The activities related to space / ESA are based on the previous experience of LIP in the areas of radiation interaction, radiation detection and instrumentation experiments for experimental particle physics. The activities developed began with the application of the Geant4 simulation tool to astroparticle experiments in a first contract concluded between LIP and the European Space Agency (ESA) in 2003. Since then, the work developed has been supported mainly by contracts between the LIP and the ESA, the LIP being wholly or partly responsible for the projects. These activities have been a source of collaboration between LIP and other institutes, companies and industry as well as scientists outside LIP and include:
      - Study and modeling of the radiation environment in space, including planetary radiation environments, namely the Moon, Mars, Europe, Ganymede and asteroids.
      - Data analysis of energy particle / radiation detectors in space missions;
      - Study of the SEP propagation models - solar energy particle events and test of these models with real data, in the continuation of the activity started with the project "Portuguese Participation in the Heliospheric Network";
      - Study and development of concepts for radiation monitors (based on Si sensors and / or scintillators) and exploration of these concepts for use in different planetary and interplanetary environments, both in the support of missions and in the analysis of scientific data;
      - Study, modeling and beam testing of the effects of radiation on EEE components used in missions in space;
      - Study of the biological effects of the radiation environment on space, atmospheres and planetary surfaces.
      - Study and development of mitigation strategies for the risks of radiation exposure in space, both for the systems and components of the missions as well as for the crews.
      You can come to know the people who work in this area and get involved in these projects!

      slides
    • 2:00 PM 3:00 PM
      Nuclear

      Visit to the Nuclear Physics laboratories in C8 where we can show how to make a fine target for an experiment with medium energy beams (for example in ISOLDE) and how to measure its thickness (without breaking it!).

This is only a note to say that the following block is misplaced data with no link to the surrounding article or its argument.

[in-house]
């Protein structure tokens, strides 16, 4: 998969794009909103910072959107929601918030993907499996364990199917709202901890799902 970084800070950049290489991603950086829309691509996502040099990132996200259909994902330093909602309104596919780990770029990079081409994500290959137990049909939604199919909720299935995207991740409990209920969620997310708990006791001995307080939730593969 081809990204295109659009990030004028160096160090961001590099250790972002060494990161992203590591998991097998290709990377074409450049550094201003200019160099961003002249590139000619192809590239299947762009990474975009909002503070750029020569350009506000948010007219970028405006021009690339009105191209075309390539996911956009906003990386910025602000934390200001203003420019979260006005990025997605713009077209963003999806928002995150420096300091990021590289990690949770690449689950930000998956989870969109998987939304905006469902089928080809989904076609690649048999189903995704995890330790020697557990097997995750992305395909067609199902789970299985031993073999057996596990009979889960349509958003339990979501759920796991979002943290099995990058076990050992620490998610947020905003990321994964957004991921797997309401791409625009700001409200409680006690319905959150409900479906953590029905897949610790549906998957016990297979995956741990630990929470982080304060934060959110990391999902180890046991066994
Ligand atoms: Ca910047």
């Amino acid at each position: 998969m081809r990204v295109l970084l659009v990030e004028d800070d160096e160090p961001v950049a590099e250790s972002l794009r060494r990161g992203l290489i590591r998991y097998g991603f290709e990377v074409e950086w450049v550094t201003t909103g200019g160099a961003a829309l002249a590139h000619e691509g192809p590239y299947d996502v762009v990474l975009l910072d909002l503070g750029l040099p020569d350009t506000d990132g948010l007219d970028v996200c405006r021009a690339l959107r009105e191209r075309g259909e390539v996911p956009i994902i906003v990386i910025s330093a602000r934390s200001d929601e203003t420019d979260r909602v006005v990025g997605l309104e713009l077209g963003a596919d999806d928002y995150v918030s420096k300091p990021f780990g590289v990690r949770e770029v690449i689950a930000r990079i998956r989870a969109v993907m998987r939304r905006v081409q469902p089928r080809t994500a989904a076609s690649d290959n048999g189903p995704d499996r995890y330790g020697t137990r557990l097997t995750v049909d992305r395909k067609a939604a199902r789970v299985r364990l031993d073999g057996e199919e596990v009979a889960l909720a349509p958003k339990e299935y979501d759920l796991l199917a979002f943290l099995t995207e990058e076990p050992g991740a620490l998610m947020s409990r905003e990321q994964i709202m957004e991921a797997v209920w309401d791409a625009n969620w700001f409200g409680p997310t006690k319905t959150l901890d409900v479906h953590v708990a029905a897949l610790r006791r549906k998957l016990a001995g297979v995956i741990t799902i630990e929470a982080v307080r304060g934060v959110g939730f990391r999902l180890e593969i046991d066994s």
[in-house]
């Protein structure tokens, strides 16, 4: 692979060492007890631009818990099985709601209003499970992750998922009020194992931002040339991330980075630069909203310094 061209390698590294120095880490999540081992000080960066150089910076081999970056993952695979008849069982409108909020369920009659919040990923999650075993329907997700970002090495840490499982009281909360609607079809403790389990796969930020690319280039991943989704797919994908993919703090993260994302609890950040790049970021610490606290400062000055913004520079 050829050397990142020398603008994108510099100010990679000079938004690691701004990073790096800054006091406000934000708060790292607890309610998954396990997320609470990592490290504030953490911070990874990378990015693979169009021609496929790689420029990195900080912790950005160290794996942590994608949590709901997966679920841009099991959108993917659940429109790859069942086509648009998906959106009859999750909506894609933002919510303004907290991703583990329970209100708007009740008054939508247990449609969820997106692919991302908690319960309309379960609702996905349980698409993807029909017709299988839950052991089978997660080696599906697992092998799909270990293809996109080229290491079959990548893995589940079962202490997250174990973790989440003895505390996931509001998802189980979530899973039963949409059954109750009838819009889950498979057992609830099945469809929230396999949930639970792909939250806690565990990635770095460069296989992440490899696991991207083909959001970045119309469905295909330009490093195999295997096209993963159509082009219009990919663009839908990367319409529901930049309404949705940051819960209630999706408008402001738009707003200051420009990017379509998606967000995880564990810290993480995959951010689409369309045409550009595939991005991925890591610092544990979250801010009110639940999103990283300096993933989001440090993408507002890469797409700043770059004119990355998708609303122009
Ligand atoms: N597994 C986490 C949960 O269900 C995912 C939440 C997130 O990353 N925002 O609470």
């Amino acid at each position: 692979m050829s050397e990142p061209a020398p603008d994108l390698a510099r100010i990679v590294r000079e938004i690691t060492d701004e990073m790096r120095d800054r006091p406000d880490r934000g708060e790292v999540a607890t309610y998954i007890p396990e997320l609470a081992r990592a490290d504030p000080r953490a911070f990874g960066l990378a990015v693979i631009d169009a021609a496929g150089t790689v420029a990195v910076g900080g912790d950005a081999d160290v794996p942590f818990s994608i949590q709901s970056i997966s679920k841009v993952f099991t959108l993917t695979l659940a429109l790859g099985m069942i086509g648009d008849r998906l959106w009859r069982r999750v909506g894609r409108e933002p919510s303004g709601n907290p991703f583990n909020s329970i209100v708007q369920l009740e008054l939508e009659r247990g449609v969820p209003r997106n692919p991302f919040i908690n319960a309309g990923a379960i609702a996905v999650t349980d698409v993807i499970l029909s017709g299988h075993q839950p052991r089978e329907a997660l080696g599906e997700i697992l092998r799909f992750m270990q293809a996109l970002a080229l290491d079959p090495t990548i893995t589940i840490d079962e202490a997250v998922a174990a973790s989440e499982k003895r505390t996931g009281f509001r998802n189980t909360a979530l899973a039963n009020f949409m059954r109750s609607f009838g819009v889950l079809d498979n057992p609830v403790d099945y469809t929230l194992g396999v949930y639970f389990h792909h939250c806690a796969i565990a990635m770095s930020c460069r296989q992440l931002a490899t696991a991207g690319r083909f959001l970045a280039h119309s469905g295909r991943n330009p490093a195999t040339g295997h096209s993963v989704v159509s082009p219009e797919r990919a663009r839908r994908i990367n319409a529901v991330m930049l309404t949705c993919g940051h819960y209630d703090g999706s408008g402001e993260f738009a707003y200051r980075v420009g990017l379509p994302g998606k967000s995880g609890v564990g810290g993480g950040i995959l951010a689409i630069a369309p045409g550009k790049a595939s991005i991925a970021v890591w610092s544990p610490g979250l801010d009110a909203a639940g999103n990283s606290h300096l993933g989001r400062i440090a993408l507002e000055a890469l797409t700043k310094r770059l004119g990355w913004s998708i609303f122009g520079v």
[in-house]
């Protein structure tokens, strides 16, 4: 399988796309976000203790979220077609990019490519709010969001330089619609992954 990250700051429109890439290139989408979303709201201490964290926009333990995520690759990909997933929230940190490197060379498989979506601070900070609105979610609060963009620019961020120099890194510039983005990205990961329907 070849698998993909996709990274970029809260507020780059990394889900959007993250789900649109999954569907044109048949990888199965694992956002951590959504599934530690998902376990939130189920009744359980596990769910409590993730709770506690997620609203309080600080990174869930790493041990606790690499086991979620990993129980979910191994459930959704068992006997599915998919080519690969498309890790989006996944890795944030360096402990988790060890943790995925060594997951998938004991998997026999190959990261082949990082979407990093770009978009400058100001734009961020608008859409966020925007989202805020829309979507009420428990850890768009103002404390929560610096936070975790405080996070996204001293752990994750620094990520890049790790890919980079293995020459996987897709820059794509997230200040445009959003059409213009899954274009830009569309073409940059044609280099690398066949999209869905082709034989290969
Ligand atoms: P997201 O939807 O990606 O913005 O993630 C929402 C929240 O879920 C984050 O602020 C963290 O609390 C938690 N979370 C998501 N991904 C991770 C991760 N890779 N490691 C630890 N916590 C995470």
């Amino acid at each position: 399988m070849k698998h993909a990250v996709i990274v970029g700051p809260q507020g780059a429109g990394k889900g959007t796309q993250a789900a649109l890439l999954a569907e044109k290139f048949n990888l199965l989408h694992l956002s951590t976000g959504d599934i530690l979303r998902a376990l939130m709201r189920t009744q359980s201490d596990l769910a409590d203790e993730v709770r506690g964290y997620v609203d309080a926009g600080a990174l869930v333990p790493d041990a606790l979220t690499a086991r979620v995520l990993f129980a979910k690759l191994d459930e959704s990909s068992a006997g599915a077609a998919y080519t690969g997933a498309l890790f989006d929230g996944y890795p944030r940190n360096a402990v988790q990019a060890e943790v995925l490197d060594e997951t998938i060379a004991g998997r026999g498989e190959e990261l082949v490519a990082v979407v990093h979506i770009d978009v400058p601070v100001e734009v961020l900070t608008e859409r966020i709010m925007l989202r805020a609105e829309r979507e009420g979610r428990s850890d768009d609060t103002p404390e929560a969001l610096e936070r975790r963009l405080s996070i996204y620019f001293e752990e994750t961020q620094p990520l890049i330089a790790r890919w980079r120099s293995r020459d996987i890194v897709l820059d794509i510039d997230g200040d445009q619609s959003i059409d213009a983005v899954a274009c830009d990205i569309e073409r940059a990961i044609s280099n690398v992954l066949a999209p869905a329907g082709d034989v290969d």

• 3:00 PM 4:00 PM
      Neutrinos

      Neutrinos, the puzzling elementary particle, with neutral electric charge and tiny mass, interact with matter very rarely, and are among the most abundant particles in the Universe. The LIP neutrino physics team was created in 2005 to participate in SNO and integrates since the beginning the SNO+ experiment. The main goal is the observation of neutrinoless double beta decay to probe the possible Majorana character of neutrinos and measure its absolute mass. Measurements of neutrinos from the Sun, the Earth, Supernovae and nuclear reactors are also planned.

      slides
    • 4:00 PM 5:00 PM
      AMS

      AMS is a broad international collaboration operating a cosmic-ray observatory installed on the International Space Station (ISS). ESA and NASA are two of the main supporting organizations for the experiment. The main goals of AMS are to perform a detailed measurement of the cosmic-ray spectrum, to search for cosmological antimatter and to search for dark matter. The LIP group is centered in the RICH subdetector and in AMS data analysis, particularly the study of the solar modulation effect in cosmic rays.

    • 5:00 PM 6:00 PM
      Resources for Students
      • 5:00 PM
        LIP Summer Students Program 5m
        We receive physics students for periods from 2 weeks to 2 months over the Summer, in research internships where the students get integrated in ongoing research projects. Register in April!
        2017 Final Workshop
        2017 tutorials
      • 5:05 PM
        Course on LHC Physics 5m
        The course serves as an introduction to LHC physics. For anyone with a basic course on particle physics and/or to be familiar with the basics of physics. Register by March 3rd!
        2017 materials
        Registration page
      • 5:10 PM
        ROC @ IST 5m
        Stop by LIP's "Remote Operation Center" at IST, to get a feeling of operating and monitoring a runnig experiment -- or participate in an actual shift!
      • 5:15 PM
        Photos 5m
        flickr